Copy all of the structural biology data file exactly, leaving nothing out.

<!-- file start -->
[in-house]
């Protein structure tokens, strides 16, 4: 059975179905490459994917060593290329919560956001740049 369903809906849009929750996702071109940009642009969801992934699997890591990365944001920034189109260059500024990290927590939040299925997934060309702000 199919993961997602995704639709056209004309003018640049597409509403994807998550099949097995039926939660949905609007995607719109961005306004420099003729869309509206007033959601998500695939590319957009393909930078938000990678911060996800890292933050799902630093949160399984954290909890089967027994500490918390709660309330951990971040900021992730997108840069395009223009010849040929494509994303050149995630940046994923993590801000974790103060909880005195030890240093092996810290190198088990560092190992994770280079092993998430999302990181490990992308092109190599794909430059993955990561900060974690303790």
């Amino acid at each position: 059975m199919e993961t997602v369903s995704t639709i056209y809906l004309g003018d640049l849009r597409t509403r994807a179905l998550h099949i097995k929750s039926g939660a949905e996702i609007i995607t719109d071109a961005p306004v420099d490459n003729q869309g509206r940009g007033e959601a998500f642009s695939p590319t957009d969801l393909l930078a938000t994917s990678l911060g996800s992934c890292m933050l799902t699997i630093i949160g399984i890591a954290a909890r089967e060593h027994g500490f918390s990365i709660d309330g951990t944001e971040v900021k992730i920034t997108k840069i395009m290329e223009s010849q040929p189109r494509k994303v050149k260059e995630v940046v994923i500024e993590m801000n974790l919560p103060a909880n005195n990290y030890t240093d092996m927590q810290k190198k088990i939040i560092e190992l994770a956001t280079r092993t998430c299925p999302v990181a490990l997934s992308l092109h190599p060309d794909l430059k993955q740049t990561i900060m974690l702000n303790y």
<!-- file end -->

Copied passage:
[in-house]
């Protein structure tokens, strides 16, 4: 059975179905490459994917060593290329919560956001740049 369903809906849009929750996702071109940009642009969801992934699997890591990365944001920034189109260059500024990290927590939040299925997934060309702000 199919993961997602995704639709056209004309003018640049597409509403994807998550099949097995039926939660949905609007995607719109961005306004420099003729869309509206007033959601998500695939590319957009393909930078938000990678911060996800890292933050799902630093949160399984954290909890089967027994500490918390709660309330951990971040900021992730997108840069395009223009010849040929494509994303050149995630940046994923993590801000974790103060909880005195030890240093092996810290190198088990560092190992994770280079092993998430999302990181490990992308092109190599794909430059993955990561900060974690303790």
């Amino acid at each position: 059975m199919e993961t997602v369903s995704t639709i056209y809906l004309g003018d640049l849009r597409t509403r994807a179905l998550h099949i097995k929750s039926g939660a949905e996702i609007i995607t719109d071109a961005p306004v420099d490459n003729q869309g509206r940009g007033e959601a998500f642009s695939p590319t957009d969801l393909l930078a938000t994917s990678l911060g996800s992934c890292m933050l799902t699997i630093i949160g399984i890591a954290a909890r089967e060593h027994g500490f918390s990365i709660d309330g951990t944001e971040v900021k992730i920034t997108k840069i395009m290329e223009s010849q040929p189109r494509k994303v050149k260059e995630v940046v994923i500024e993590m801000n974790l919560p103060a909880n005195n990290y030890t240093d092996m927590q810290k190198k088990i939040i560092e190992l994770a956001t280079r092993t998430c299925p999302v990181a490990l997934s992308l092109h190599p060309d794909l430059k993955q740049t990561i900060m974690l702000n303790y």